New Year Honours: Dame turns spotlight on her 'wonderful' helpers

By Kara Segedin

Lesley Max says her children will be astounded today when they find out their mother has been made a dame.

"They will undoubtedly have a few jokes at my expense," she said.

The wife, mother of four, grandmother, former teacher, author and charity CEO has been made a dame companion of the New Zealand Order of Merit for services to children.

"It's a recognition for the people I work with. There's no way in the world that I could have achieved a fraction of this without the wonderful people who do the work who are face-to-face with the families and the students."

Dame Lesley is the founder and CEO of the Great Potentials Foundation and the Family Service Centre to help underprivileged children, young people and their families succeed.

"A major issue is children who've grown up without the encouragement of attached parents and who then enter school only to feel uncomfortable, never part of it and inevitably fail. If you're on a path to failure in education then you're on a path to a struggling, poor life."

She also introduced the Home International Programme for Parents and Youngsters (Hippy) and the Mentoring and Tutoring Education Scheme (Mates) to New Zealand.

Hippy enables parents to prepare their children to do well in school, while Mates works with senior students who have the potential for tertiary study, but need help from mentors to get there.

"We've made educators out of two huge and previously untapped groups, one of them being parents and the others being tertiary students," Dame Lesley said.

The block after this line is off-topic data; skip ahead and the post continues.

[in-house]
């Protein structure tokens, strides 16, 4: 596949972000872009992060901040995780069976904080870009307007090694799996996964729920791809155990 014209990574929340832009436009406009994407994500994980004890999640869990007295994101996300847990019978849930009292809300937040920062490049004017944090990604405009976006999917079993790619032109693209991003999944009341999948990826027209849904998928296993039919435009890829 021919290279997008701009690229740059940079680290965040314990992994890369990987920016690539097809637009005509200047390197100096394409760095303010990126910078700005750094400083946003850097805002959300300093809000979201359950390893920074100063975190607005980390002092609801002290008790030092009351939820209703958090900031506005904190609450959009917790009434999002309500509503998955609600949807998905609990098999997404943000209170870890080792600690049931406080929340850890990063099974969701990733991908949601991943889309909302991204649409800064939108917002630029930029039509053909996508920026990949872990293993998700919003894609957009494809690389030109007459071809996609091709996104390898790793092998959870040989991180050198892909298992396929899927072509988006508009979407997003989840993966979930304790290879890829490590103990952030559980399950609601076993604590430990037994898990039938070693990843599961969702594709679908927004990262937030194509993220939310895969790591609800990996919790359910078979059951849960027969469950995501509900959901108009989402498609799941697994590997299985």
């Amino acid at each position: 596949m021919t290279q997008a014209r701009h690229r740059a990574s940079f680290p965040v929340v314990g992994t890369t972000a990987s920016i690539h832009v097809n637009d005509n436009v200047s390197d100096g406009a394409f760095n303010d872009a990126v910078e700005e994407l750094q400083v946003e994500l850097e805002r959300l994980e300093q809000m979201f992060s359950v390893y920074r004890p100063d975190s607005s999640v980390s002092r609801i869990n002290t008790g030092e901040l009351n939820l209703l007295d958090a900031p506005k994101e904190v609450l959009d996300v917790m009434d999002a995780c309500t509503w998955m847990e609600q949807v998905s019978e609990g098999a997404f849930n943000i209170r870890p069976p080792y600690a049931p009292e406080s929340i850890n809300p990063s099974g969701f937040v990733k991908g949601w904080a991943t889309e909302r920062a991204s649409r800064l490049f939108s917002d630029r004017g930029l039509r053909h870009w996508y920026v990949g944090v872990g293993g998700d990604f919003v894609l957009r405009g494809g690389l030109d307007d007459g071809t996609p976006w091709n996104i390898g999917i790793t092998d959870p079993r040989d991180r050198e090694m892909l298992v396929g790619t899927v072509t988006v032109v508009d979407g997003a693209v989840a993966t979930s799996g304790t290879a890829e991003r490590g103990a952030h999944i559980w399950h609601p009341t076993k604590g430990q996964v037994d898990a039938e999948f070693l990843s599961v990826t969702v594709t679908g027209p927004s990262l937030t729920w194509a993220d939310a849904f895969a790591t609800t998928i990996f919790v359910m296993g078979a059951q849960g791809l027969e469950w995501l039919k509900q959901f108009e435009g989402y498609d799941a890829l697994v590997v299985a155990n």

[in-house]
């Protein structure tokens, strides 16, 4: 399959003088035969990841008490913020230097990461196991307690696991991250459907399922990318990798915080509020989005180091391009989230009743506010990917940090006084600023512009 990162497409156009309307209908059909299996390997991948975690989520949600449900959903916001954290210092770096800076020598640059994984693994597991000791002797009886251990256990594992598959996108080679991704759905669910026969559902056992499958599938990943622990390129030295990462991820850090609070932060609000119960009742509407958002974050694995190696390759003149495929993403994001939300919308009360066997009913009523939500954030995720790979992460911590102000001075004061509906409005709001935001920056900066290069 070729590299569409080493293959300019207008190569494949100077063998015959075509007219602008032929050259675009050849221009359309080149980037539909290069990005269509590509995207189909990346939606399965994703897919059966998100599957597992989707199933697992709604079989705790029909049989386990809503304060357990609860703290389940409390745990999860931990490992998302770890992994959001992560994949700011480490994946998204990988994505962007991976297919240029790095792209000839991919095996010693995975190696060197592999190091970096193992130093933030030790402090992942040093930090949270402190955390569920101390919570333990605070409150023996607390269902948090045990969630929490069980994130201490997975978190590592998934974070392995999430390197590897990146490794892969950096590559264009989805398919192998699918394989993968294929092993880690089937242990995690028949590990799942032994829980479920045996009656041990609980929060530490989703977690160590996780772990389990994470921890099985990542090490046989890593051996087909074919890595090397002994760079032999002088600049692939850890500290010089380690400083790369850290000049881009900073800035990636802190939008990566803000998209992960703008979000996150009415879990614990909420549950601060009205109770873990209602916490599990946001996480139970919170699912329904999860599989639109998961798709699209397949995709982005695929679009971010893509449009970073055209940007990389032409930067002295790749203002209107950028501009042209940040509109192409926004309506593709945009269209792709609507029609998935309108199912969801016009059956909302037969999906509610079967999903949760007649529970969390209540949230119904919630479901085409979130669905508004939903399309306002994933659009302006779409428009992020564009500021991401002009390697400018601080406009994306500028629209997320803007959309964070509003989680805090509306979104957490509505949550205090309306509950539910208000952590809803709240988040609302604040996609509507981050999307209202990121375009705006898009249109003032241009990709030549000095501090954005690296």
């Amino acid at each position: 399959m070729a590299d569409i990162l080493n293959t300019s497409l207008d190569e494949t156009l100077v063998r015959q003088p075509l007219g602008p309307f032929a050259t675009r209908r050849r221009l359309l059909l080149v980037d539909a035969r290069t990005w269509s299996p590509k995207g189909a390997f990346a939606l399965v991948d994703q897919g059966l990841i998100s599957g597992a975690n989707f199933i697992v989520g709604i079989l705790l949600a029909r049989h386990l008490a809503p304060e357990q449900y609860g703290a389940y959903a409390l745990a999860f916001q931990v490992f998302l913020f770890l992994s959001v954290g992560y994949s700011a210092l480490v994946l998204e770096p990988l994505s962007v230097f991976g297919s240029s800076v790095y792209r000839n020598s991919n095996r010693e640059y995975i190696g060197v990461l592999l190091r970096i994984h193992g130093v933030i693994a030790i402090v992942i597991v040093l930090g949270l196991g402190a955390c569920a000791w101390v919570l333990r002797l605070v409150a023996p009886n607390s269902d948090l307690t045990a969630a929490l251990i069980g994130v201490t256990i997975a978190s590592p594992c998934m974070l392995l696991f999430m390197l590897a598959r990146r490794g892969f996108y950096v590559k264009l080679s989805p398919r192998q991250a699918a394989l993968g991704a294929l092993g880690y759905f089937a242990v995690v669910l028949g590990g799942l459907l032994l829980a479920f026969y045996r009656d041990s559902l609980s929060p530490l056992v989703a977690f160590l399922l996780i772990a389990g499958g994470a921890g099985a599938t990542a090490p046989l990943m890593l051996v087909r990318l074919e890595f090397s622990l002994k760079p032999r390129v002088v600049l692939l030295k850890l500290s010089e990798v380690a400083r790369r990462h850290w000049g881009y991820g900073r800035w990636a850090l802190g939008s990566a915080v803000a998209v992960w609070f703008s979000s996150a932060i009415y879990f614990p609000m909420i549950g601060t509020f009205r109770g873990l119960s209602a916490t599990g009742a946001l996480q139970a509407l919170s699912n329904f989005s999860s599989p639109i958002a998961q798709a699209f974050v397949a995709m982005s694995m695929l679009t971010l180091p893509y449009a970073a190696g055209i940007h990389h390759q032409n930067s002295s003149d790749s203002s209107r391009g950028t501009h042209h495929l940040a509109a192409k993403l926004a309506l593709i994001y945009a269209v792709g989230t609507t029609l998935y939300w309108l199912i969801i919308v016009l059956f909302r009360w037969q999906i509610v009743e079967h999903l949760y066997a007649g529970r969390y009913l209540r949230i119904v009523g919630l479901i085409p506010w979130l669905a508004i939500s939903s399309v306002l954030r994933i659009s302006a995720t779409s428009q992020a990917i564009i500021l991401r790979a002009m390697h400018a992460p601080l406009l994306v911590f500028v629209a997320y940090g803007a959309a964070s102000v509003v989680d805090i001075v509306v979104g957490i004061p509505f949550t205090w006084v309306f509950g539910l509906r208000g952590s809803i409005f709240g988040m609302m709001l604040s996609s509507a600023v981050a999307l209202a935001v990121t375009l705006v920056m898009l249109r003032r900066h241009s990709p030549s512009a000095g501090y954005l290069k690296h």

Her other achievements including chairing the Parenting Council, being a founding member of the Brainwave Trust and a government appointee to the Northern Regional Health Authority and the Family Violence Advisory Committee.

Dame Lesley started her work with children as a teacher and mother, but really began to pay close attention to child development when her second son, Jamie, was born with a disability.

"He's demonstrated just how people can learn and grow and develop when they have the right kind guidance," she said.

Dame Lesley began working with IHC, but when Jamie started primary school she became aware there were children at his school who did not have intellectual disabilities, but had psycho-social problems that were going to hold them back.

"I gradually changed my area of focus from people with intellectual disabilities to those with normal potential whose potential was not going to be realised," she said.

Dame Lesley was distressed by the amount of child abuse, death, maltreatment, neglect and cruelty she was seeing and began asking questions.

"How it was in this wonderful country, that we say is the best country in the world to raise children, how was it happening, and how is it happening today that so many children are suffering and dying," she said.

In 1990, she published the book Children: Endangered Species and with Gordon Dryden established the Great Potentials Foundation.

"At the moment babies are being born in circumstances where the odds are so stacked against them," Dame Lesley said.

"We can really improve that situation and it's going to take a lot of willingness on the part of Government, non-government organisations and the population."

- NZ Herald

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